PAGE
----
09/04/2019, 16.55
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Russians in W Europe caught between Moscow and Constantinople

by Vladimir Rozanskij

Constantinople has sacked Archbishop John, head of Russians Churches in Western Europe, but the latter has refused to go. Instead, he has placed himself under Moscow's protection. On Saturday, an assembly of Russian Orthodox churches in Western Europe will make a final decision. Or maybe not.

Moscow (AsiaNews) – Archbishop John of Chariopoulis (Renneteau), head of the historic Archdiocese of Russian Orthodox Churches in Western Europe established in Paris after the 1917 revolution, has rejected the letter by which the Ecumenical Patriarch of Constantinople Bartholomew (Archontonis) relieved him of his duties.

The letter is dated 30 August, after Archbishop John announced to the patriarch on 17 August in Chambesy, Switzerland, his decision to join the canonical jurisdiction of the Moscow Patriarchate. Bartholomew entrusted the Archdiocese to Greek Archbishop Emmanuel (Adamakis), Metropolitan of Gaul.

In a circular sent to the priests of his archdiocese, John (pictured) states that "following the decision of the Holy Synod to relieve me from the service of archbishop, which I did not solicit, I inform you that I remain in office as your archbishop, according to our statutes. Pending clarification with the Fanar, you can safely continue to remember my name in the liturgy."

Constantinople decided to dissolve the Archdiocese of Russian Orthodox Churches in Western Europe on 28 November, following the approval of Ukrainian autocephaly, in order to “rid” the Ecumenical Patriarchate of all official links with the Russians.

The members of the archdiocese, however, decided in the assembly to maintain their own structure, starting negotiations with other Churches, like the Church in Moscow or that of the Russian Orthodox outside of Russia, but also in Bucharest, Sofia and elsewhere.

Despite progress in talks with the Patriarchate of Romania, John seems to have opted for Moscow, which is said to have already prepared the official transfer, which will keep him in charge in Paris. However, many clerics and lay people in the Archdiocese are said not to be in favour of Moscow. A final decision is expected at the general assembly, set for this Saturday in Paris.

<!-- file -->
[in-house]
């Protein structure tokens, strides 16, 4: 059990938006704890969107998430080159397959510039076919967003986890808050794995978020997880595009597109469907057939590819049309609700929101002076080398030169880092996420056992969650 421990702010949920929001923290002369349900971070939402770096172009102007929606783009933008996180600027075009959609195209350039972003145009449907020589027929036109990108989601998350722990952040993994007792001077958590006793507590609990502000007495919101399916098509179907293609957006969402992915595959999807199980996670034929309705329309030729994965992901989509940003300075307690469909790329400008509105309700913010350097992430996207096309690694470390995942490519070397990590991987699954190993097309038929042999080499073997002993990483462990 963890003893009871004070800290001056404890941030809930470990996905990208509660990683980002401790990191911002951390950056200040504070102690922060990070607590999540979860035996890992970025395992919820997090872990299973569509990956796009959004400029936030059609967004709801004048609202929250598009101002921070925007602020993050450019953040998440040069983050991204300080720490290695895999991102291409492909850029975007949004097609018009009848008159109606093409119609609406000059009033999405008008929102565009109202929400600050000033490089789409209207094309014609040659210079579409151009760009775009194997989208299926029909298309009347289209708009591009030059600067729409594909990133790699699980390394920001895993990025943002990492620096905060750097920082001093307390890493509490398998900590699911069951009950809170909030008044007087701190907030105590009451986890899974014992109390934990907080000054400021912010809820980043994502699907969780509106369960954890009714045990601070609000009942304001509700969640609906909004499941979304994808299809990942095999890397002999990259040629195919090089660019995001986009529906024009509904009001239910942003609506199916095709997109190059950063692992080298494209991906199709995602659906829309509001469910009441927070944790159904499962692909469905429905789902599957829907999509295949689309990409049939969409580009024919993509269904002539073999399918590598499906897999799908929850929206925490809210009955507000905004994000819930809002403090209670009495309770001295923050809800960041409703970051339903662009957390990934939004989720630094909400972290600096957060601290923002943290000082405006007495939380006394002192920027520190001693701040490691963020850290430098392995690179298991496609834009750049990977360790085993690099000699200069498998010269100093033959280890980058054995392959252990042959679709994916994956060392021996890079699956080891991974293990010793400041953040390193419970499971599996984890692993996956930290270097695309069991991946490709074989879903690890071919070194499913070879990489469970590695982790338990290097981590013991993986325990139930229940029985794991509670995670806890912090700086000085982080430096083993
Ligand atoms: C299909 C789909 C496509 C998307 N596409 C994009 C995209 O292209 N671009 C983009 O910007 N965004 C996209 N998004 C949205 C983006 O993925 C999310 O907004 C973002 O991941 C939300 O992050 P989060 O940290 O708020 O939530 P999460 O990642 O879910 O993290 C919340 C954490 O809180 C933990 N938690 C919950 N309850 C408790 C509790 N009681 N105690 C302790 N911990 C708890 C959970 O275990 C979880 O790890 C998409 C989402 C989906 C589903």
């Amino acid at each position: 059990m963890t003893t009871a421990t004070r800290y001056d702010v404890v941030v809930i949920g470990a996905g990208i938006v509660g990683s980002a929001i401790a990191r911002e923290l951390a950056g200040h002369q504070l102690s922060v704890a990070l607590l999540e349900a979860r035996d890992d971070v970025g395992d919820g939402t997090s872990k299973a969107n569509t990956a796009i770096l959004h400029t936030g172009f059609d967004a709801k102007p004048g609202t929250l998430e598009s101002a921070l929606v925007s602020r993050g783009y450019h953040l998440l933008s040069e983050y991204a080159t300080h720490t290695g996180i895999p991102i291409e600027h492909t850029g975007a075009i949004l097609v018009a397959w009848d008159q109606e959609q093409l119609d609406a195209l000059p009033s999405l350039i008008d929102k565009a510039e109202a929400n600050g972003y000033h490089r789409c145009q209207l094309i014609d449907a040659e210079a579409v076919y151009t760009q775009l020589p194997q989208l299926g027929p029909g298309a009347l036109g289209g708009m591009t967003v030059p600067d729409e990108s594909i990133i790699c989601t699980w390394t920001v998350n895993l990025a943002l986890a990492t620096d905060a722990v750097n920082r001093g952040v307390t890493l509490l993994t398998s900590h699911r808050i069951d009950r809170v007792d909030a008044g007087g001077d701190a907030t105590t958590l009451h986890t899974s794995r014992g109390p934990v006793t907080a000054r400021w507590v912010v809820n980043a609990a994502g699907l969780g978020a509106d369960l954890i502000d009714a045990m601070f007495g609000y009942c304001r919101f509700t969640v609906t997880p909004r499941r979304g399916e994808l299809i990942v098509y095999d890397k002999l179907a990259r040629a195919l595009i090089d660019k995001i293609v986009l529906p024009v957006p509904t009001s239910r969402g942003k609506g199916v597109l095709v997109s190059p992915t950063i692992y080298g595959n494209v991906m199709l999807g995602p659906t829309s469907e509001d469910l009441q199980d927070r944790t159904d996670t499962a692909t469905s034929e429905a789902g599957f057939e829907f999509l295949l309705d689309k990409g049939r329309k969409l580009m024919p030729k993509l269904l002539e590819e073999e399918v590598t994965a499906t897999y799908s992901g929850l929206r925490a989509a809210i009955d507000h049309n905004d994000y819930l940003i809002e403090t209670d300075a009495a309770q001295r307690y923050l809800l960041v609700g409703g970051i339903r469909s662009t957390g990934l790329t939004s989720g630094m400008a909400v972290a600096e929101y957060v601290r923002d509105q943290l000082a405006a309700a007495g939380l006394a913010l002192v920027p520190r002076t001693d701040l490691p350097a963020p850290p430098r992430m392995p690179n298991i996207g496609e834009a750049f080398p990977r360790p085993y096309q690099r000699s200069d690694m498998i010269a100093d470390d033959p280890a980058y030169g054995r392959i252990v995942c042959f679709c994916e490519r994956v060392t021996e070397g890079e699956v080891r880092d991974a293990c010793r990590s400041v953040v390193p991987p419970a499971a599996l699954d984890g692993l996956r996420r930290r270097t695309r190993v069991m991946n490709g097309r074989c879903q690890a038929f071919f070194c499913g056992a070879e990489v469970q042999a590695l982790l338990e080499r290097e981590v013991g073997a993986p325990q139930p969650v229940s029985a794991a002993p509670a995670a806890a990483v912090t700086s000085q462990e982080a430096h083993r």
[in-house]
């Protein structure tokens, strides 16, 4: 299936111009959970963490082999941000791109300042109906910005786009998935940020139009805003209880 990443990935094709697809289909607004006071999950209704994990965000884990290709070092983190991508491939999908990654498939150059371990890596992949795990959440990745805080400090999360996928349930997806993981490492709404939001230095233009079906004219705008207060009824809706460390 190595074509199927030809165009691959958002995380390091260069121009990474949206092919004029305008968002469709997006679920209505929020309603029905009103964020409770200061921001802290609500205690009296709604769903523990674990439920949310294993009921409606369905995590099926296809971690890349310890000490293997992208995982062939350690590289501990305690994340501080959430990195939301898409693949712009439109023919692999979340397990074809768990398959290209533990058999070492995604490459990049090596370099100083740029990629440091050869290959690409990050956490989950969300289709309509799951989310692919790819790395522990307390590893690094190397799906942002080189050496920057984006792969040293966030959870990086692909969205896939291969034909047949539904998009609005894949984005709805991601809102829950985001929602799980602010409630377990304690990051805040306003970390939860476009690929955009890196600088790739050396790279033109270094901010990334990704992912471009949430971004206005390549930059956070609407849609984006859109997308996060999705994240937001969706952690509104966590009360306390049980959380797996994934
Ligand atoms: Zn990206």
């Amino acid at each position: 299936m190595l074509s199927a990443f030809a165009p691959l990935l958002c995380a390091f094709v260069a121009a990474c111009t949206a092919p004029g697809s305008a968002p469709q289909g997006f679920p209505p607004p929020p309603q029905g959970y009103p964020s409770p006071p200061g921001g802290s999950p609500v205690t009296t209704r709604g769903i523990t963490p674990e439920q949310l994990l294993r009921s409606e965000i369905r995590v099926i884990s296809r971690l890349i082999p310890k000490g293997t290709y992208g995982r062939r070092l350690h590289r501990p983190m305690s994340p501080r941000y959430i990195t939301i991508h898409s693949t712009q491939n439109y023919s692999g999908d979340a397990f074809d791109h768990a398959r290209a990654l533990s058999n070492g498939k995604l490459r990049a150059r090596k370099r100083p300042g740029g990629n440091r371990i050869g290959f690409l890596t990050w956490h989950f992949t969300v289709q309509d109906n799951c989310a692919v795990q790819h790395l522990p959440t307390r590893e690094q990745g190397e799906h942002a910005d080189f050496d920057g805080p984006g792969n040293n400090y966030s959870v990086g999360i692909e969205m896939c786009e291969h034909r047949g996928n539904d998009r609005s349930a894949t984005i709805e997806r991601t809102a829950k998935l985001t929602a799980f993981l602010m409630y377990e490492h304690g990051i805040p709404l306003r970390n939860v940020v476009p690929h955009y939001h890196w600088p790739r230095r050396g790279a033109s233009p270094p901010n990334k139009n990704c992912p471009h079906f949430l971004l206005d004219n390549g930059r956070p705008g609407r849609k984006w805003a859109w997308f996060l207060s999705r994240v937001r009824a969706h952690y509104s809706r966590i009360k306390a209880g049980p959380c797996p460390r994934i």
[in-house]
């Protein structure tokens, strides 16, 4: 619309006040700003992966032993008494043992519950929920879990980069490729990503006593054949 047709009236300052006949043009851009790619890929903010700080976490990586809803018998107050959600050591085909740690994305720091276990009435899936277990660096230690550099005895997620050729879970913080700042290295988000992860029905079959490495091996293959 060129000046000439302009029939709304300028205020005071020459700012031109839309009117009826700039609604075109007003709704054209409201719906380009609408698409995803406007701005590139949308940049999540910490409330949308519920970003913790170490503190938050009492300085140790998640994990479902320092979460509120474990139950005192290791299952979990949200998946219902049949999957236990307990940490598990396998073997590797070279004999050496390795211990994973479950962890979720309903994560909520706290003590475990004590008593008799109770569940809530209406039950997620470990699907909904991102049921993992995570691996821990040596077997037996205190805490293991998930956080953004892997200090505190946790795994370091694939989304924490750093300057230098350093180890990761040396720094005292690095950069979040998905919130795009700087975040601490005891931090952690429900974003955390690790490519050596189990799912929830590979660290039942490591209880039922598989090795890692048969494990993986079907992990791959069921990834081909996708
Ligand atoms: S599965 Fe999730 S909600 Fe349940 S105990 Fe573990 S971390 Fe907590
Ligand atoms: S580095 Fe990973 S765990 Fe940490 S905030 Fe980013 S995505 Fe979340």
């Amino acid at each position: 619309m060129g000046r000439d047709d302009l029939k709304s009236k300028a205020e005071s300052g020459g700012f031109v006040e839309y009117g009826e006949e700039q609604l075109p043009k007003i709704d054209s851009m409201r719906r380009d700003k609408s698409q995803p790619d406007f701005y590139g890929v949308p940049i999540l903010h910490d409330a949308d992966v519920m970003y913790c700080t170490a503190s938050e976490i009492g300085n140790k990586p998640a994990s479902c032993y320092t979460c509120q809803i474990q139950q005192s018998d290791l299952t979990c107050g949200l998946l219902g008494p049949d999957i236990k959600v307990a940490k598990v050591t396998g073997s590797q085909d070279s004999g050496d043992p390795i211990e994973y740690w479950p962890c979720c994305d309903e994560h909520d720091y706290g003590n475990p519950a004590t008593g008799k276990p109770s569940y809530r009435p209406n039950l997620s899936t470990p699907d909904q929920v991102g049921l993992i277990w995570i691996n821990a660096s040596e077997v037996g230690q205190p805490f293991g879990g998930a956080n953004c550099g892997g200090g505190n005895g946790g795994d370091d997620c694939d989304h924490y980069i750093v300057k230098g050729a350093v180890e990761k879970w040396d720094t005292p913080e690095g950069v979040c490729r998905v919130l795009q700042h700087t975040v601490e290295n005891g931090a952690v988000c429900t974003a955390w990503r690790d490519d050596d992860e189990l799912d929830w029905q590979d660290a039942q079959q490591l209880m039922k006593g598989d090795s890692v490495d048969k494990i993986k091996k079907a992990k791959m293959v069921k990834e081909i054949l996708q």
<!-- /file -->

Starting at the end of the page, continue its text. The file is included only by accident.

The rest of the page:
Some priests have compared the current situation to the biblical story of Susanna and the two lustful elders, personified by the two patriarchs, in Moscow and Fanar, eager to take over the graceful girl, i.e. the Russian Archdiocese in Paris, with her charm as the ‘Orthodoxy in the West’.

The problem is compounded by the fact that according to the French statutes of the Archdiocese, John himself is not one of its official members. Priests and laity are members, but not the ordinary appointed by Constantinople. Thus, the confusion in the parishes is complete.

Meanwhile, John is unwilling to let priests nominated by Constantinople join parishes. In various countries, like Italy, some parishes, the one in San Remo, have decided independently to change jurisdiction, adhering to other orthodox organisations more or less independent from the two senior patriarchates.

The confusion is made greater by the fact that Emmanuel of Gaul presides over the Greek parishes in France but has no jurisdiction over the other nine countries of the Russian Archdiocese, and he too has been issuing uncertain and contradictory directives.

Meanwhile, Metropolitan John (Rochtchine), sent to Paris last December, and Metropolitan Anthony (Sevruk), bishop of Vienna and Budapest, switched sees on behalf of Moscow. The two exchanged episcopal sees, creating further confusion among the clergy and parishes under the jurisdiction of Patriarch Kirill (Gundyayev).

Moreover, if John (Renneteau) were officially accepted into the Church of Moscow, his appointment would be short-lived since he has already reached the canonical age of 75. Given the intricate complexity of the case, next Saturday’s assembly will perhaps decide to postpone a final decision, still caught between the wishes of the various patriarchs.

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